5/15/2016

Andrew J. Dupree
2625 20th Street, San Francisco, 94110

Regina Dugan, VP of Engineering, building8
Facebook, Inc.
1 Hacker Way, Menlo Park, CA 94025

Ms. Dugan,

I’m getting in touch because I came across your posting for a project lead in the new building8 division. I was electrified. New hardware product development is what I do, and “a clear mandate to ship ambitious products at scale” sounds like the opportunity I’ve been waiting for. I’ll tell you a bit about my background in leading hardware development efforts, my impatient and entrepreneurial spirit, and my love of business strategy and design thinking. I think you’ll agree I could be an excellent fit for the TPL role.

I’ve spent the past two years working at Mindtribe, a hardware product development consultancy. At Mindtribe, we engineer and ship products for hardware startups, innovation groups within massive companies, and everything in between. I began there as a hardware engineer, and leapt into the technical trenches. I’ve developed consumer electronics hardware from whiteboard concept to high-res prototype to high-volume manufacturing. I’ve seen the challenges of electrical, mechanical, and firmware engineering of ambitious, design-driven hardware firsthand, and I know how to push for top quality. Before long, I started to wear multiple hats as an engineering lead and project lead. I’ve collaborated with external design, manufacturing, and engineering partners, and managed teams of engineers. I’ve developed product requirements documents, translated that to an engineering spec and schedule, and then switched gears to architect, develop, and test the PCBs and embedded software myself. It’s been a wild ride.

 The Lyft Glowstache was the first product I worked on (and shipped!) at Mindtribe.

The Lyft Glowstache was the first product I worked on (and shipped!) at Mindtribe.

My “slight impatience” has had a chance to shine at Mindtribe. We hit a slow spell a year ago, and I wasn’t content to sit around and wait for work to come in. I designed, pitched, and executed a business development/marketing campaign involving outreach to local hardware startups. I hit the street all up and down Silicon Valley, finding teams that needed help and offering our services. We made countless great connections, and I’ve brought in two projects (over $30,000 in revenue)…and counting!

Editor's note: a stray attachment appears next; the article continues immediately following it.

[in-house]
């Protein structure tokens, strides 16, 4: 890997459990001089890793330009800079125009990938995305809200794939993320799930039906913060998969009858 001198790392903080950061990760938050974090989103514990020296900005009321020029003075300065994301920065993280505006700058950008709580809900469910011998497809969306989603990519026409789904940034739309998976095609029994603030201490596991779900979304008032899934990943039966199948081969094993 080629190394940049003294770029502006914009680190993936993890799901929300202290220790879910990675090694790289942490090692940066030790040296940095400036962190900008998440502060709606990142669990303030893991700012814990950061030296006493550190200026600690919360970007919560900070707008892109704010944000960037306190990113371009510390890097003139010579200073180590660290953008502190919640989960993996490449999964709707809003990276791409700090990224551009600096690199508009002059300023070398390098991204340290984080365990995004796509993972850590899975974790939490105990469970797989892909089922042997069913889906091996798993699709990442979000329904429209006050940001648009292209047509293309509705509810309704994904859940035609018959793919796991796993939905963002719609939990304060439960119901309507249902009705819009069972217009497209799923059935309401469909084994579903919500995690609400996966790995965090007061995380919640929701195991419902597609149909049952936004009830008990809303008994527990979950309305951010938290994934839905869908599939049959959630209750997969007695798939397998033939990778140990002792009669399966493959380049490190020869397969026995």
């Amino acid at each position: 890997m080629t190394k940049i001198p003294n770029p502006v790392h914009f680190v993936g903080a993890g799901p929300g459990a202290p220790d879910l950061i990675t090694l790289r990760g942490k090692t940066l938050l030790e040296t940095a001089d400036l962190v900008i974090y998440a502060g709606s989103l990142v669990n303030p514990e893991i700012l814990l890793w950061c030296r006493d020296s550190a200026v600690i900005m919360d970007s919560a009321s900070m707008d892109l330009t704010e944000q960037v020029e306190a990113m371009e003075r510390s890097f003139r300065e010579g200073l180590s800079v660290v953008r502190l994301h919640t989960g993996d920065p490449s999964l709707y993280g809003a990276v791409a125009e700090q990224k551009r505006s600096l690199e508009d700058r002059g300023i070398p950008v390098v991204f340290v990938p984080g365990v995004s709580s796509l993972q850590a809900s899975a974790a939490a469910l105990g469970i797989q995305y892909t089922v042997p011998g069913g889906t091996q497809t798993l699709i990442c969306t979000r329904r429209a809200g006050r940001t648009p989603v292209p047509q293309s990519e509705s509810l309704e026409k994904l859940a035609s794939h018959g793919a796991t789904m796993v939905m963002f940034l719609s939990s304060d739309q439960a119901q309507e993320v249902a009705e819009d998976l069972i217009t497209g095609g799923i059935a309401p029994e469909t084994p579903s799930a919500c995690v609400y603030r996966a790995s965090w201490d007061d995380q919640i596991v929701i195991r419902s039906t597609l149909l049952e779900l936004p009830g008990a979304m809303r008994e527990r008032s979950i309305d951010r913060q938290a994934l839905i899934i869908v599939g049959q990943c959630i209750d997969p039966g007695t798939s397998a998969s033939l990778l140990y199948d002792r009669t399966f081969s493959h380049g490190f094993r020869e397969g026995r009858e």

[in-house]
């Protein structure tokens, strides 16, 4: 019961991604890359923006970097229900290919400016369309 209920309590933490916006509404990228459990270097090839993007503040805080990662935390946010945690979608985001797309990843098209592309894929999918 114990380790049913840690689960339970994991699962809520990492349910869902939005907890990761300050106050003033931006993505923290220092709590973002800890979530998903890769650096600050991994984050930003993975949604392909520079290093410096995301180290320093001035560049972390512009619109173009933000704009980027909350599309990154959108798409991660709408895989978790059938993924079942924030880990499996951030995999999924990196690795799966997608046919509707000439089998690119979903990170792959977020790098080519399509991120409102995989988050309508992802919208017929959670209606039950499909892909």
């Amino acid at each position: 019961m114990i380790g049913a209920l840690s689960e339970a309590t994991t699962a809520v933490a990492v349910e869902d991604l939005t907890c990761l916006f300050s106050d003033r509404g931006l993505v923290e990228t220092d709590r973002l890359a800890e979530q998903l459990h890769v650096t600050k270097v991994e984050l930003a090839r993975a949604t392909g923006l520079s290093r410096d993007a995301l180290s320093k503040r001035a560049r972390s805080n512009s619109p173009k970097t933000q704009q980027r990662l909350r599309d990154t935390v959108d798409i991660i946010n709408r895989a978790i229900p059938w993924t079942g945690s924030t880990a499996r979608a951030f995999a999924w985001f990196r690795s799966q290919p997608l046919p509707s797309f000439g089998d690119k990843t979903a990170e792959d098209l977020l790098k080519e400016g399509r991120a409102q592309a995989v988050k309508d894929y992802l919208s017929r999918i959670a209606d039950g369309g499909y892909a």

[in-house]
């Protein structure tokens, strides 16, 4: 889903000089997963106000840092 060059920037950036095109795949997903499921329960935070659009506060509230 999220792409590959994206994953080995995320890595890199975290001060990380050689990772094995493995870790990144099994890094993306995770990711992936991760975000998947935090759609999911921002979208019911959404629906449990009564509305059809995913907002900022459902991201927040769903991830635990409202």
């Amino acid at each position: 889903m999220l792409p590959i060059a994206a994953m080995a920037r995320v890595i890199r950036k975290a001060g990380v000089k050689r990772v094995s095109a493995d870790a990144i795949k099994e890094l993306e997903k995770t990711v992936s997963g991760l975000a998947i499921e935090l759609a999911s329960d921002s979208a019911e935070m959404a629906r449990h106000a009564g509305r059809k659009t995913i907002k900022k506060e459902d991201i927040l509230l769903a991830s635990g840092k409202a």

Before Mindtribe, I did a Master’s in Electrical Engineering at Stanford. My goal there was to learn everything it takes to make a great hardware product. I studied embedded hardware and software, mechatronics, and more. But more importantly, it was at Stanford I learned that it takes more than great engineering to create a great product. One class, Business Management for Engineers, opened my eyes to bigger questions critical to product success. We analyzed strategic positioning, markets, competitive forces, and more, and drafted strategic recommendations for companies like HTC and Nissan. I aced the class, and the professor invited me to TA the class next year. Another course, Design for Extreme Affordability, was equally eye-opening. The class’s crash course in Design Thinking truly impacted me. Design Thinking gives you the tools to deeply understand your user and to rapidly iterate on product concepts until you arrive at a creative solution. I had the opportunity to apply these learnings while conducting user research in India and prototyping a connected ag-tech product.

I have a strong entrepreneurial streak, which manifested during my last six months at Stanford. I applied my engineering, business, and design experience to launch a startup concept. It began with the idea of an inexpensive smart outlet and grew quickly. I recruited friends, and together we developed a basic strategy, business plan, and prototype. We pitched our startup to several incubators and were accepted into YCombinator’s summer 2014 class. We ultimately ended the project, but it was still a thrilling taste of new product development.

Our early prototype of our inexpensive smart outlet.

I’m not just getting in touch because I love hardware and feel qualified for the TPL role. I’m also a huge fan of Facebook’s mission to “help people connect and share.” Connecting people worldwide has been my passion since I was 11 years old and running a web community out of my basement. These aren’t just words – I can back it up. First, in 2011, I wrote a proposal to the National Science Foundation to develop an inexpensive smartphone to connect people in developing countries. I was awarded their Graduate Research Fellowship, which afforded me the opportunity to go to Stanford. But before I went to Stanford, I took a year off and went to Haiti. There I worked for an IT non-profit called Inveneo. We built out Internet infrastructure (an inexpensive, long-distance WiFi backbone) all over the country, installed computer labs in schools, and connected those labs to the Internet. Finally, I’ve already mentioned my experience taking Design for Extreme Affordability at Stanford. Once more, I worked to apply my engineering skill to bring great hardware worldwide.

Facebook is an amazing and inspiring player in connecting people all over the world, and I would be honored to be a part of the team. Additionally, I believe my experience leading multi-partner product development projects, analyzing businesses and opportunities, and engineering hardware makes me a very strong candidate. I’m excited to learn more about the TPL position. At your convenience, please e-mail me at ajdupree@alumni.stanford.edu or call me at 301-219-0272.

Yours Truly,
Andrew J. Dupree